Who is an immigrant? Does that status change if, for example, a foreigner marries a native-born resident or serves in his or her adopted country's military? This explainer answers basic questions about international migrants—who they are, their top destinations, where they come from, how they are counted, and more.

USCensusBureau2018testprovidencenrfu06
Video, Audio
August 26, 2020

This conversation, featuring a former U.S. Census Bureau director and other top experts, examines how the many challenges facing the 2020 Census could affect the count and representation of immigrant communities, the difficulties inherent in data matching to determine legal status, and the legal and constitutional issues surrounding the administration’s actions.

FLICKR   Duane Reade food Stamps Benefits   419429614_f6c6bd7152_z
Video, Audio
June 12, 2018

This webinar highlights findings from an MPI report examining the potential impacts of expected changes to the public charge rule by the Trump administration. Leaked draft versions suggest the rule could sharply expand the number of legally present noncitizens facing difficulty getting a green card or extending a visa as a result of their family's use of public benefits. The rule likely would discourage millions from accessing health, nutrition, and social services for which they or their U.S.-citizen dependents are eligible.

thumbnail
Video, Expert Q&A
June 6, 2018

Where can you find the most accurate statistics on some of the top immigration issues—ranging from the size of immigrant and emigrant populations, to humanitarian and labor flows, naturalization rates, enforcement statistics, remittances, and more?

EVENT PHOTO 2018.3.19 Immigration Data option 2a
Video, Audio
March 19, 2018

With immigration increasingly visible in the news and the political space in the United States and internationally, getting access to accurate, high-quality data is essential to understand immigration’s demographic effects and impacts on the economy, education and labor systems, and communities. This event marks the release of the Immigration Data Matters guide.

Event PH 2016.1.13 Unauthorized Parent Children Profile   flickr American Dream   BushBollay
Video, Audio
January 13, 2016

This webinar offers a discussion of the economic, linguistic and educational disadvantage experienced by U.S. children with unauthorized immigrant parents. The MPI researchers discuss their finding that 86 percent of the 5.1 million such children in the United States have a parent who could potentially benefit from the Deferred Action for Parents of Americans and Lawful Permanent Residents (DAPA) program.

Pages

Recent Activity

Articles

Immigration to the United States from the Middle East and North Africa is longstanding and multifaceted. Compared to other immigrants, those from the Middle East and North Africa are more likely to be proficient in English, have graduated college, and be a U.S. citizen. This article provides an overview of this population, more than one-quarter of which lives in the greater New York, Detroit, or Los Angeles areas.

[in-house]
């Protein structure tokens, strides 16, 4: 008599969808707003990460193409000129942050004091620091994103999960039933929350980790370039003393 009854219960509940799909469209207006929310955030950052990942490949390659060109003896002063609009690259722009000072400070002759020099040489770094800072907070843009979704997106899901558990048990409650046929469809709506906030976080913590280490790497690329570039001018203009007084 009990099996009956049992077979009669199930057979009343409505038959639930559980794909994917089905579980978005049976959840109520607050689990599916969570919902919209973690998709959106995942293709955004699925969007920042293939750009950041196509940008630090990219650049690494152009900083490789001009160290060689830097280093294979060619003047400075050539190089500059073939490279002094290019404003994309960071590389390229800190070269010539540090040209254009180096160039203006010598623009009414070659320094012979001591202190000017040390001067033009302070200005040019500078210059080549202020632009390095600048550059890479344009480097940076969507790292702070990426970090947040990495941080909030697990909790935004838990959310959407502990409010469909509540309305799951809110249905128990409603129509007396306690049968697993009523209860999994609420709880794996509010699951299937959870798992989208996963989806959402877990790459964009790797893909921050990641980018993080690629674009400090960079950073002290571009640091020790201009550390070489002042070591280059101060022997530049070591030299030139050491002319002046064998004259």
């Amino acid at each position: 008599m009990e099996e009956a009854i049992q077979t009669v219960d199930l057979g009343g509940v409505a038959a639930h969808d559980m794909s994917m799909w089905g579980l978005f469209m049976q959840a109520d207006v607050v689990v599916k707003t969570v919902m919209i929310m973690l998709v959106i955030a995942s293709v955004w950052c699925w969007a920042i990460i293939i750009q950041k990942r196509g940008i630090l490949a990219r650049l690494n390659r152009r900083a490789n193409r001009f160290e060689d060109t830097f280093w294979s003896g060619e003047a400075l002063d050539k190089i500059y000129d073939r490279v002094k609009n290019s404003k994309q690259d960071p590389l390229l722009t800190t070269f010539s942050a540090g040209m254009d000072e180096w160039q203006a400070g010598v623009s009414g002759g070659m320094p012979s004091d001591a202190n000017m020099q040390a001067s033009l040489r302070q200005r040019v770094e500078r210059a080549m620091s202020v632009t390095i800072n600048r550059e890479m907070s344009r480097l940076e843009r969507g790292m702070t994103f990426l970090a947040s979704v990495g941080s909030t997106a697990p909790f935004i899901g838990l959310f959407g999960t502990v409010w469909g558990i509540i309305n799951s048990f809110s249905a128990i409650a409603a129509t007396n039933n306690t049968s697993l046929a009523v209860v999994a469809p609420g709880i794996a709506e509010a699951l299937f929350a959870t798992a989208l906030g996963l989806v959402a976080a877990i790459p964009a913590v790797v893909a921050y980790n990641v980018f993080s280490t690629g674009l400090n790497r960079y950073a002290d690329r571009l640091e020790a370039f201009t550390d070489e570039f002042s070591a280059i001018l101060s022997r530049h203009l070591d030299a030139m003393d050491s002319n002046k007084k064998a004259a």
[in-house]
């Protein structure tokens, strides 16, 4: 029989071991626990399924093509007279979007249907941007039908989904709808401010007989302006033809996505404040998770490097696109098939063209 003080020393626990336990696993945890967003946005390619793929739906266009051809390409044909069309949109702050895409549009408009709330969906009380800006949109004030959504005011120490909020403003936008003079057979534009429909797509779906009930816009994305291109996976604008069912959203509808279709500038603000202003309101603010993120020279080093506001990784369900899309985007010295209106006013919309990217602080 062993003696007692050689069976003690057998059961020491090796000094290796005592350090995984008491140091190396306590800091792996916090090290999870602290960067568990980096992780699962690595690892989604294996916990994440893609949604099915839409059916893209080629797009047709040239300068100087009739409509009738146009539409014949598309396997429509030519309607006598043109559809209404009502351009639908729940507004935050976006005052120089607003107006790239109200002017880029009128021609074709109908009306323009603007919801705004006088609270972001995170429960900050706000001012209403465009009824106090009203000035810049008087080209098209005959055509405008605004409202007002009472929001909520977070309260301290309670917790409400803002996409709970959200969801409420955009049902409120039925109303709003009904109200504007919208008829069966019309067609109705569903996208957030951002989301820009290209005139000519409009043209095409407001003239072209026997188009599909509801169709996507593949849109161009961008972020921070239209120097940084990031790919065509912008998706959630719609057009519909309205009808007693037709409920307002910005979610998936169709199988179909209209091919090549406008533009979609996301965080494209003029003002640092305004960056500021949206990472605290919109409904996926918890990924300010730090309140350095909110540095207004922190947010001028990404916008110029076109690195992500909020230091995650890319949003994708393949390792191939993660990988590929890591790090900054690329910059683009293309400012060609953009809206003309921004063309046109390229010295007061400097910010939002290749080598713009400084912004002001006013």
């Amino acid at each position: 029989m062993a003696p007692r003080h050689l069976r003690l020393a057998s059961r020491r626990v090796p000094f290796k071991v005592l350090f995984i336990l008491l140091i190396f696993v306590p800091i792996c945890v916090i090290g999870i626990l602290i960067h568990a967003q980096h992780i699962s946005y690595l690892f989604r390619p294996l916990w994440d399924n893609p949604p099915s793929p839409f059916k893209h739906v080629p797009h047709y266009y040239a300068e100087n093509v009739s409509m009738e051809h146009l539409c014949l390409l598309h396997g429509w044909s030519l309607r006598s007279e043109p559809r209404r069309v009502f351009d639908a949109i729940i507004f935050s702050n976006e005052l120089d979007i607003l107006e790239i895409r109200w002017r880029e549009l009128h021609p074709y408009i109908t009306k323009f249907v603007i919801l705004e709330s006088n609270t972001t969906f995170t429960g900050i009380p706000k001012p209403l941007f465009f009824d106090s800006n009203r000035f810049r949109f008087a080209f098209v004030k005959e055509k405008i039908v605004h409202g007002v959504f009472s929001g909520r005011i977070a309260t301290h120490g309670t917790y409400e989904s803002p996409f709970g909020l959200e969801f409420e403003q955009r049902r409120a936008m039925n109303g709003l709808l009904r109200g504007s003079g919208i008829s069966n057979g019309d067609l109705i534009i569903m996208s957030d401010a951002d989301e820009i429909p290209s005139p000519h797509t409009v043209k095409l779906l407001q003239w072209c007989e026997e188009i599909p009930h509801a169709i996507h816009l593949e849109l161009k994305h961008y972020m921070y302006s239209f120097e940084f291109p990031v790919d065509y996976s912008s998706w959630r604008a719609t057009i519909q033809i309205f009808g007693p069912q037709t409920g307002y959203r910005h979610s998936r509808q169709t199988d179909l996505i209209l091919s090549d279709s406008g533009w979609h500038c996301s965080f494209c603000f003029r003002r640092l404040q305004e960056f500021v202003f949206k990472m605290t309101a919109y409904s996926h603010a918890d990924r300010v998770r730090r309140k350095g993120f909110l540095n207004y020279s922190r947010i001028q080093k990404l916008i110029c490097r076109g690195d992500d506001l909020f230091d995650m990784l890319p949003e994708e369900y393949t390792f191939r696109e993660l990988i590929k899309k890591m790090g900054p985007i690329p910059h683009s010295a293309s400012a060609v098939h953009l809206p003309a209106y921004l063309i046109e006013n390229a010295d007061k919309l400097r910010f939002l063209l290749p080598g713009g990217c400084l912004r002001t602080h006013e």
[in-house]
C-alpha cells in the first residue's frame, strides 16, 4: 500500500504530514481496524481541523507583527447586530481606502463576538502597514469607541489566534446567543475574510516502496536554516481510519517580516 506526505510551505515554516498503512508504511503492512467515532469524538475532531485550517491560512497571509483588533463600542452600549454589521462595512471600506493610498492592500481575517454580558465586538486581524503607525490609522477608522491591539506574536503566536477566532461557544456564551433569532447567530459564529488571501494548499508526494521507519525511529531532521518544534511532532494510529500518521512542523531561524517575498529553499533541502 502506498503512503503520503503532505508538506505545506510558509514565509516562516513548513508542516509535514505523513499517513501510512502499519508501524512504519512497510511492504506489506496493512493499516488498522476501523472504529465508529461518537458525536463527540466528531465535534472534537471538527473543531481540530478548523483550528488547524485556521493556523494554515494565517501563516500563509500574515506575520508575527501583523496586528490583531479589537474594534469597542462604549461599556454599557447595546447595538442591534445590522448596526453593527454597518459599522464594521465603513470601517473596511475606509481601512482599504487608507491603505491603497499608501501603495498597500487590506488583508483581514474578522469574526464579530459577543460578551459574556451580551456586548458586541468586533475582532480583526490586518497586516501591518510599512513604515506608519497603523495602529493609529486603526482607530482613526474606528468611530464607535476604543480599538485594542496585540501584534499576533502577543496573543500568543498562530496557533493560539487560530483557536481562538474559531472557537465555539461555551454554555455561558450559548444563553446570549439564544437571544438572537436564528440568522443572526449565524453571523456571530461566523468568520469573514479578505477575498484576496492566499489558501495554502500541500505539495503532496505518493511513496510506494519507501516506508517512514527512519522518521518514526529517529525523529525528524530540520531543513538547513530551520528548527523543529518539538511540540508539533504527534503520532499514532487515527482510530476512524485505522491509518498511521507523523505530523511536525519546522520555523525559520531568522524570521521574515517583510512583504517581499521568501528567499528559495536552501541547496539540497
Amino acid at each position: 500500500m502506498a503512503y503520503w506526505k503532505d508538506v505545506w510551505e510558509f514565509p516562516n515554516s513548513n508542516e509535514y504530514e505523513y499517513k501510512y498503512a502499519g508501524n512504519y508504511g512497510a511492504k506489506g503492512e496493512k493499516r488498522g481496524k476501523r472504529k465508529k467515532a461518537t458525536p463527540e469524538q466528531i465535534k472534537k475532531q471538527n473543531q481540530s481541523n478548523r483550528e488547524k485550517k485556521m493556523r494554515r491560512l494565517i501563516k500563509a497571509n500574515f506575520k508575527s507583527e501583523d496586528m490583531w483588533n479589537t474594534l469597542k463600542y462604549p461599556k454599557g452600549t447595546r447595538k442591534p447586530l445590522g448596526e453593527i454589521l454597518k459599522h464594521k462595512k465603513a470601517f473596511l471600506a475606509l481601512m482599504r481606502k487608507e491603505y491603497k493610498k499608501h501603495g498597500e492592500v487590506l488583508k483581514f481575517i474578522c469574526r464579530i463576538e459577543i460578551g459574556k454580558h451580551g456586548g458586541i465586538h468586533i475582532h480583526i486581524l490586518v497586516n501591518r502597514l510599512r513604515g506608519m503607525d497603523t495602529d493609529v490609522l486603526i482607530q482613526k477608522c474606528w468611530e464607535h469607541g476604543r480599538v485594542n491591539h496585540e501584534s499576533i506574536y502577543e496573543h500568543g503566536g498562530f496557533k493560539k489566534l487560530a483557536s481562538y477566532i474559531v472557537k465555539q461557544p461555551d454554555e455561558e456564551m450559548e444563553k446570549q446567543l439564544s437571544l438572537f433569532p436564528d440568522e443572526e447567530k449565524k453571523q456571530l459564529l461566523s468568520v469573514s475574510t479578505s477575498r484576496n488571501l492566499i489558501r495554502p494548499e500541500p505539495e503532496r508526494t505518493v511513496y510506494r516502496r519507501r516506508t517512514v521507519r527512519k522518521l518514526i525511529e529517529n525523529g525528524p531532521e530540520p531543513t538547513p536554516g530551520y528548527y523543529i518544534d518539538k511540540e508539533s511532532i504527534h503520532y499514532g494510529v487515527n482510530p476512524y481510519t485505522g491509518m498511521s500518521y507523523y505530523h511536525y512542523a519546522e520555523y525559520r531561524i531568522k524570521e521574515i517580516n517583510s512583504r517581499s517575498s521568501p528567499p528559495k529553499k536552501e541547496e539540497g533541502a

Articles

La población inmigrante sudamericana en Estados Unidos ha crecido a un ritmo superior al de la población total nacida en el extranjero, en base a las crisis de Venezuela, Colombia y otros países. Aun así, los sudamericanos representan sólo uno de cada diez inmigrantes estadounidenses. Aunque se asemejan a la población inmigrante general de Estados Unidos en varias características demográficas, existen algunas diferencias notables, como se detalla en este artículo.

Articles

Immigrants have served in the U.S. armed forces since the nation's founding. In recent years, a growing share of U.S. military veterans are immigrants, due to shrinking numbers of veterans overall and a rising number of foreign born. This article offers details about the composition of the immigrant population with U.S. military service.

Reports
April 2024

The level of education and training expected of workers in the United States has increased considerably in recent decades, and this trend looks set to continue. This report explores the forces driving this change and how the education levels of immigrant-origin and other workers compare to those likely to be needed in the future U.S. workforce, overall and in key occupational groups.

Articles

The South American immigrant population in the United States has grown at a faster rate than that of the overall foreign-born population, amid crises in Venezuela, Colombia, and elsewhere. Yet South Americans still account for only about one in ten U.S. immigrants. While they mirror the overall U.S. immigrant population in several demographic characteristics, there are some notable differences, as this article details.

Articles

Immigration touches on many facets of life in the United States. Get the facts with this useful resource, which compiles in one place answers to some of the most often-asked questions about immigration and immigrants in the United States now and historically. This article contains essential data on the immigrant population, immigration levels, trends in immigration enforcement, and much more.

Articles

The Afghan immigrant population in the United States has grown dramatically since 2010, and particularly since the 2021 withdrawal of U.S. forces from Afghanistan. Most Afghans who obtained a green card in recent years have done so through the Special Immigrant Visa (SIV) program, reserved for interpreters and other Afghans who worked with the U.S. government. This article offers data on the approximately 195,000 Afghan immigrants in the United States.

Articles

One-tenth of all immigrants in the United States come from Europe, a vast decline from the mid-20th century, as migration within Europe has grown and more U.S. immigrants arrive from other destinations. This article provides an overview of contemporary European immigration to the United States, as a region and by top European countries of origin.

Pages